Skip to main content

Multi-omics approaches to unravel gene-environmental interactions in noncommunicable diseases

Guest Editors:
Tesfaye B. Mersha: Cincinnati Children’s Hospital Medical Center, University of Cincinnati College of Medicine, USA
Daniel Enquobahrie: University of Washington, USA

Submission Status: Open   |   Submission Deadline: 15 February 2024

Human Genomics is calling for submissions to our Collection on "Multi-omics approaches to unravel gene-environmental interactions in noncommunicable diseases". This Collection supports and amplifies research related to SDG 3, Good Health and Well-Being.

Image credit: JuSun / Getty Images / iStock

About the collection

Although individual -omics analysis such as genome-wide association studies (GWAS), can effectively map genetic variants correlated with noncommunicable diseases (NCDs), the majority of the heritability and the functional relevance of discovered variants are not explained or known by the identified variants. The limited success of singular approaches underscores the need for holistic and integrated approaches to investigate complex phenotypes using trans-omics data integration strategies. Integration of omics layers (e.g., genome, epigenome, transcriptome, proteome, metabolome, lipidome, exposome, microbiome), which often have complementary and synergistic effects, offer the opportunity to comprehensively understand the flow of information that underlines the biological basis of NCDs. To unravel the complexities of the genomic basis of human disease, and in particular the influence of the environment, it is imperative that we fully integrate multiple layers of genomic data. Gene-environment interactions play key roles in NCD pathogenesis. Therefore, better understanding of gene-environment interactions in NCDs can improve both clinical medicine and public health. However, significant gaps remain in defining and characterizing extent and mechanisms of gene-environment interactions in several NCDs. Importantly, evaluations of gene-environment interactions have lagged the fast discovery pace of characterizing genetic variations and improvements in exposure measurement due to limitations in methods. In addition, application of knowledge on gene-environment interactions towards improving human health, through translational research (e.g. precision medicine) has been limited. In this Collection, we aim to gather articles that address the broad area of gene-environment interactions in NCDs, with particular emphasis on articles that address gaps including multi-omics integration.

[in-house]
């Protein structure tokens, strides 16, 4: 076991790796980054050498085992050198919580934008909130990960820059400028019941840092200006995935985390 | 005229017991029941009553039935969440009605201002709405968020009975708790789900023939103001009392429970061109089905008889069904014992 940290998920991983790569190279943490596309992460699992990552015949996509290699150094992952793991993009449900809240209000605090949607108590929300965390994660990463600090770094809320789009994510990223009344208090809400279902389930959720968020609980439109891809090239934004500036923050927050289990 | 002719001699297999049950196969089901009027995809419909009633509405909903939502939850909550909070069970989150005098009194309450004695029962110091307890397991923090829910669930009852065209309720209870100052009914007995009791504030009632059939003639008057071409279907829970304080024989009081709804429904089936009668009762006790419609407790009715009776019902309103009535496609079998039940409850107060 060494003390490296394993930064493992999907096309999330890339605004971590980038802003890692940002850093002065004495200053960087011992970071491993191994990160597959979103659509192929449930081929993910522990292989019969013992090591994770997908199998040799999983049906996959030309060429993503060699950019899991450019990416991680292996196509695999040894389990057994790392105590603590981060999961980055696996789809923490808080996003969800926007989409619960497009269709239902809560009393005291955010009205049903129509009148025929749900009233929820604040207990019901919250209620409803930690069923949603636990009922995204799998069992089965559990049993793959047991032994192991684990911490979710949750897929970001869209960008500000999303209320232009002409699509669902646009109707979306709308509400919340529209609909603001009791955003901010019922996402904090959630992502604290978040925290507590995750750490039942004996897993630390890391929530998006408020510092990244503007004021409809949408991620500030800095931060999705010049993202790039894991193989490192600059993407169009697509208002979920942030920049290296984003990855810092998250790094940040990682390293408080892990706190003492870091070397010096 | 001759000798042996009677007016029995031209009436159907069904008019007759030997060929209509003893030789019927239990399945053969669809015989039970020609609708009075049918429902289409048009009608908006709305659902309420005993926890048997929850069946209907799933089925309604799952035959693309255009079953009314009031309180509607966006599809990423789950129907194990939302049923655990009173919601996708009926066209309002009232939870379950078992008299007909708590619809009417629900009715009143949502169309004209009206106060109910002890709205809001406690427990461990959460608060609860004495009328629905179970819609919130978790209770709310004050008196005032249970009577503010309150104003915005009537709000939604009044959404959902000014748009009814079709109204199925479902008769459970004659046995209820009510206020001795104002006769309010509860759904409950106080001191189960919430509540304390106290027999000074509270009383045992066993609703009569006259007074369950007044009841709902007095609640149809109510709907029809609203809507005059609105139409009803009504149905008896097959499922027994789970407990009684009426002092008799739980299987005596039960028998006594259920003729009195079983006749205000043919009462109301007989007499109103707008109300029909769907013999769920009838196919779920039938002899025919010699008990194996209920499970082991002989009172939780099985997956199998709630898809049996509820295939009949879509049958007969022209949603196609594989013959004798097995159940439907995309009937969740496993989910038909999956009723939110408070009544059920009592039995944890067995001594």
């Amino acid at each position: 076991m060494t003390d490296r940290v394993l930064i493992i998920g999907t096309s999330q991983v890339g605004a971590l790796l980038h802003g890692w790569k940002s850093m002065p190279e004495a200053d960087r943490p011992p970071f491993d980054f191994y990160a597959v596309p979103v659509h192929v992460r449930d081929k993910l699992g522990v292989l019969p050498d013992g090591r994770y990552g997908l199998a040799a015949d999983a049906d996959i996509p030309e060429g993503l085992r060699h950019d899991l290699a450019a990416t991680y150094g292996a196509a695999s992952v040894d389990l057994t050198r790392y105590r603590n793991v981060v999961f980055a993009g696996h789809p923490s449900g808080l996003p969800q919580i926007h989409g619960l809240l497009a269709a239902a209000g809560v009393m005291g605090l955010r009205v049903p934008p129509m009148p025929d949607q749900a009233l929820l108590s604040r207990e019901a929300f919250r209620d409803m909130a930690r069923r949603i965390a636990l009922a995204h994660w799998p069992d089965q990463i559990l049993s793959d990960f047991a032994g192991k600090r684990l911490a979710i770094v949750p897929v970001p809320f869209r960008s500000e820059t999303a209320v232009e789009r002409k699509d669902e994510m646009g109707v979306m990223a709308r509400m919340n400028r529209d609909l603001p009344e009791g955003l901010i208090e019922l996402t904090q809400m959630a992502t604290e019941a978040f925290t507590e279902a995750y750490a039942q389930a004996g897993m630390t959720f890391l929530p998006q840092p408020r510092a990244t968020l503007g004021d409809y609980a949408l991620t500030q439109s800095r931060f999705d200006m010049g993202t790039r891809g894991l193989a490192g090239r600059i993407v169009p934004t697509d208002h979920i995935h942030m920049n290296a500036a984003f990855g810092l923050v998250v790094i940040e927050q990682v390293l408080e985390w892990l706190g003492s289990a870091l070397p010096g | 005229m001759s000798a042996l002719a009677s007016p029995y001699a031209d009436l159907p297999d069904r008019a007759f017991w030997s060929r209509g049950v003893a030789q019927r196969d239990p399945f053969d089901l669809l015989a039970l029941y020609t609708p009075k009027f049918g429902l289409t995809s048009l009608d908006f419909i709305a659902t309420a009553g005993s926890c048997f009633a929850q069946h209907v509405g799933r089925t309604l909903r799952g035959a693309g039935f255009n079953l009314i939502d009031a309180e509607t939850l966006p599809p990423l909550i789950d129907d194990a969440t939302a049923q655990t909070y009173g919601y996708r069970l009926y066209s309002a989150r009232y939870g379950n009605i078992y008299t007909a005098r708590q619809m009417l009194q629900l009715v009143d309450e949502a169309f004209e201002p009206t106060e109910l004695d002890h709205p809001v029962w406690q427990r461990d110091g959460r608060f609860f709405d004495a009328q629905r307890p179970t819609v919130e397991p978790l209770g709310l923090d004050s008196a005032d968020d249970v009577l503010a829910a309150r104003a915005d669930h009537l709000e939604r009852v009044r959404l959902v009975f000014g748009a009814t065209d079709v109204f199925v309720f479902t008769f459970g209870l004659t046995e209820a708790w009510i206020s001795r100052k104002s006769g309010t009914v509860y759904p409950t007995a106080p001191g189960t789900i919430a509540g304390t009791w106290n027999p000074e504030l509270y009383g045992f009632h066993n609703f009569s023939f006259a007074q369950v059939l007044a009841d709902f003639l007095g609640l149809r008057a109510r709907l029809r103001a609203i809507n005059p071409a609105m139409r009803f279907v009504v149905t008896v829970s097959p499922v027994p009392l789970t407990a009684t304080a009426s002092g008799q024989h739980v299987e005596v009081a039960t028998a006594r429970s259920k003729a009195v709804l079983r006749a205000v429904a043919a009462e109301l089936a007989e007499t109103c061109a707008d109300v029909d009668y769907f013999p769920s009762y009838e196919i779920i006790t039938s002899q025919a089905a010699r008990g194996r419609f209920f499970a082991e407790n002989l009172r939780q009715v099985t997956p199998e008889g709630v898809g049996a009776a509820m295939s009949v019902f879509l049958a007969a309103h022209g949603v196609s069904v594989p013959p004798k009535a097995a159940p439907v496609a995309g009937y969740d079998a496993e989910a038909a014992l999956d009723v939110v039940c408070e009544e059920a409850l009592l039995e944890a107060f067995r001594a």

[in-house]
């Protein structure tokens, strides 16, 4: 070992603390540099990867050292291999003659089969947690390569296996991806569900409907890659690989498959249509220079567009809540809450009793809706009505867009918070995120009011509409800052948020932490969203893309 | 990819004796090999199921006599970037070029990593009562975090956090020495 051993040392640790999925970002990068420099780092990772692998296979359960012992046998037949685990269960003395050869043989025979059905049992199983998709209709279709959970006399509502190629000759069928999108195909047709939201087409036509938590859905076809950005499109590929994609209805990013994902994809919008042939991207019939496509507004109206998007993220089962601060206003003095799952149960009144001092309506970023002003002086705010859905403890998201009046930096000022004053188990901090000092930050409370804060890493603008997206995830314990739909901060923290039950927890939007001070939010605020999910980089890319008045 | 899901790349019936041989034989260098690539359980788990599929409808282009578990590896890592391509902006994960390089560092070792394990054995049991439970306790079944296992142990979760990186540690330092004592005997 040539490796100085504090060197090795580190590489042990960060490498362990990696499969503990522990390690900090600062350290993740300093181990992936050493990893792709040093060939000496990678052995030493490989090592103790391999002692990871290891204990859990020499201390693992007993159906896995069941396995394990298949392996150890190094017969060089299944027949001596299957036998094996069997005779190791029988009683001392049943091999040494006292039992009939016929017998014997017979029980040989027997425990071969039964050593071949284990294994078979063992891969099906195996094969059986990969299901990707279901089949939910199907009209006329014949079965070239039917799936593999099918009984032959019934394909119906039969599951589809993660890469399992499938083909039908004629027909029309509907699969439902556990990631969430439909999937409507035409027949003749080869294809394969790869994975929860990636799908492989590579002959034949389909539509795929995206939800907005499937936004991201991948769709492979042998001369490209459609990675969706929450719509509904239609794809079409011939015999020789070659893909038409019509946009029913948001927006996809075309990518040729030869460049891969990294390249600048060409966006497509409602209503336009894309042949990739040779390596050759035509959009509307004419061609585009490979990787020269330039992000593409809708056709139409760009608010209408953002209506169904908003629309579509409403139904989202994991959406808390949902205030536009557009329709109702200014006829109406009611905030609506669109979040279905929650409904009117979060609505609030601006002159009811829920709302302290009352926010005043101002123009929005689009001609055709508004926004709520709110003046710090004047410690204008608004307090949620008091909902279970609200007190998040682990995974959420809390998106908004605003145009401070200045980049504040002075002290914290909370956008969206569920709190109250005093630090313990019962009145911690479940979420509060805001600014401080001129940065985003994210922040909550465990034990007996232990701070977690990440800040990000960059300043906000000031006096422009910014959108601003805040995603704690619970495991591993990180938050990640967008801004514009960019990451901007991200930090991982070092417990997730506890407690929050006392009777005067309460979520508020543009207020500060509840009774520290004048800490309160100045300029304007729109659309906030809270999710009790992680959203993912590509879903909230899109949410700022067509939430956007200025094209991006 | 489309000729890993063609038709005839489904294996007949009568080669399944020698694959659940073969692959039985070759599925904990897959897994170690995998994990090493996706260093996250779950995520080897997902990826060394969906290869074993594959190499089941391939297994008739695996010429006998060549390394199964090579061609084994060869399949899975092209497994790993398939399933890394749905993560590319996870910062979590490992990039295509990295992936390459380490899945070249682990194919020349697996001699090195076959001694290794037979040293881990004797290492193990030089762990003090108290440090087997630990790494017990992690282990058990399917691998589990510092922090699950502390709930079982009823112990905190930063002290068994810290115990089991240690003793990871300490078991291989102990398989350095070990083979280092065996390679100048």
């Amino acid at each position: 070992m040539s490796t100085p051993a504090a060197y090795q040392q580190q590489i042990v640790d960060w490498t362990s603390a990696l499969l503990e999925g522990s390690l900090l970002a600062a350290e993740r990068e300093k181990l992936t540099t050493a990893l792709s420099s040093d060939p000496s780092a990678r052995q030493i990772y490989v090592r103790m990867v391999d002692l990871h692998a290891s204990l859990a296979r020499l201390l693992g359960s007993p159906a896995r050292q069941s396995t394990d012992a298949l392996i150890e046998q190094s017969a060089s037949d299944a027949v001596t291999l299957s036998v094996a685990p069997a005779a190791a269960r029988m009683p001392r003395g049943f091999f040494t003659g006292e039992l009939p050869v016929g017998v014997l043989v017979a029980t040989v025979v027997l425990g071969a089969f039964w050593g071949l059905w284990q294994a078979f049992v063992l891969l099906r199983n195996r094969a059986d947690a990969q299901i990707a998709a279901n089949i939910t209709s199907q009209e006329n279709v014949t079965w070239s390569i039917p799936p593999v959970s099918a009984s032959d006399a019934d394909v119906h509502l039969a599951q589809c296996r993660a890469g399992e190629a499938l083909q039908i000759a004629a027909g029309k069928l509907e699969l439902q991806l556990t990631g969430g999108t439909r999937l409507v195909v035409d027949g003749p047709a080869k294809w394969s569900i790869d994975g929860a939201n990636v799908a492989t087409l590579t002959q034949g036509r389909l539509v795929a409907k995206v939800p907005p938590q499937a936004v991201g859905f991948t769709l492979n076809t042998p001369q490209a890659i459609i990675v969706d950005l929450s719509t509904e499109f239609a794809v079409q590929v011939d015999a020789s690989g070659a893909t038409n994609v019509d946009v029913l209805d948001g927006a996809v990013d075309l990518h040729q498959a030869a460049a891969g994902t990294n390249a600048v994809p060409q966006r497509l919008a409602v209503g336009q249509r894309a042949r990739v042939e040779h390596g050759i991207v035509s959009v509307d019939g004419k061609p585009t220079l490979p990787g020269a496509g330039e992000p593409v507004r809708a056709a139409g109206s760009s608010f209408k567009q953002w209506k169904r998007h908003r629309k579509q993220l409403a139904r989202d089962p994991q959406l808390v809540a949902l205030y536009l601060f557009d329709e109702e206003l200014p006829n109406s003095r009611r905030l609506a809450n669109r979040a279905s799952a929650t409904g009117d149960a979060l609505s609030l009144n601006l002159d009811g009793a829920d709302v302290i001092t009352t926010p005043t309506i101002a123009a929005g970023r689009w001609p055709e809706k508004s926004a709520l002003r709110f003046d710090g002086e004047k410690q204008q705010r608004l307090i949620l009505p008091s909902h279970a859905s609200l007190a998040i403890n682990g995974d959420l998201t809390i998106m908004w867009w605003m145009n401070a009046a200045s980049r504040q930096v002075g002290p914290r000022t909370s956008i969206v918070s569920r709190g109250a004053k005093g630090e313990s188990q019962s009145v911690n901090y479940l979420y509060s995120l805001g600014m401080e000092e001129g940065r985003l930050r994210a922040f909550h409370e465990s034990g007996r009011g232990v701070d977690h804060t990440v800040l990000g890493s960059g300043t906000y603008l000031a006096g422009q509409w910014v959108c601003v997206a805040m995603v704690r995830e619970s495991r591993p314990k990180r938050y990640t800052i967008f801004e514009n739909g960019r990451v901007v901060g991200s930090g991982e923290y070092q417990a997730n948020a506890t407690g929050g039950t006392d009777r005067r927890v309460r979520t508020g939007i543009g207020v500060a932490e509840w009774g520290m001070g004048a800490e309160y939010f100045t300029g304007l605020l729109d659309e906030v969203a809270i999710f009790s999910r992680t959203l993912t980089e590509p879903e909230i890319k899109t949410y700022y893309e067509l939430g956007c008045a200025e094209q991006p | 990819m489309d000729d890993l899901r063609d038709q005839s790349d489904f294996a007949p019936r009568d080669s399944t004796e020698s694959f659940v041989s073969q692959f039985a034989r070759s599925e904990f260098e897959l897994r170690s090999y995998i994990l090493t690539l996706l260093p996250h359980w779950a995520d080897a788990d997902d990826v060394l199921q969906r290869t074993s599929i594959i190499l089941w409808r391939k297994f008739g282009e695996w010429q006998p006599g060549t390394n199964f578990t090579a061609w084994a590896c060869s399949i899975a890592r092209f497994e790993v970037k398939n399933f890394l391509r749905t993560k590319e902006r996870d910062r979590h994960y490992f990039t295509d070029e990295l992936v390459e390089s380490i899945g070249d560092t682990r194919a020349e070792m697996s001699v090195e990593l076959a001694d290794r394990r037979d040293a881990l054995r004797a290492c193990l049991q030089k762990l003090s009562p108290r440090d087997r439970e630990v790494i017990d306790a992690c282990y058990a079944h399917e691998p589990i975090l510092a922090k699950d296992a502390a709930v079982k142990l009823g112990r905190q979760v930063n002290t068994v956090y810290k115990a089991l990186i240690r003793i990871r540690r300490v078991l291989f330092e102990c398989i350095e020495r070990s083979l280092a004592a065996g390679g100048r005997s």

The purpose of this Collection is to identify and describe developments, challenges and opportunities related to the integration of environmental exposure data with -omics data in population studies. 


• To understand the developments, challenges and opportunities in integrating environmental data with -omics.
• To identify the possible approaches and best practices for integration of multi-omics and environmental data.
• To identify special considerations for using environmental and multi-omic data for noncommunicable diseases.
• To determine how experimental models integrating environmental exposures and -omics data effects can be used to inform knowledge on noncommunicable diseases.
• To describe integration of environmental and -omics data in translational research to address noncommunicable diseases.

There are currently no articles in this collection.

Submission Guidelines

Back to top

This Collection welcomes submission of original Research Articles and Reviews. Should you wish to submit a different article type, please read our submission guidelines to confirm that type is accepted by the journal. Articles for this Collection should be submitted via our submission system, Snapp. During the submission process you will be asked whether you are submitting to a Collection, please select "Multi-omics approaches to unravel gene-environmental interactions in noncommunicable diseases" from the dropdown menu.

Articles will undergo the journal’s standard peer-review process and are subject to all of the journal’s standard policies. Articles will be added to the Collection as they are published.

The Guest Editors have no competing interests with the submissions which they handle through the peer review process. The peer review of any submissions for which the Guest Editors have competing interests is handled by another Editorial Board Member who has no competing interests.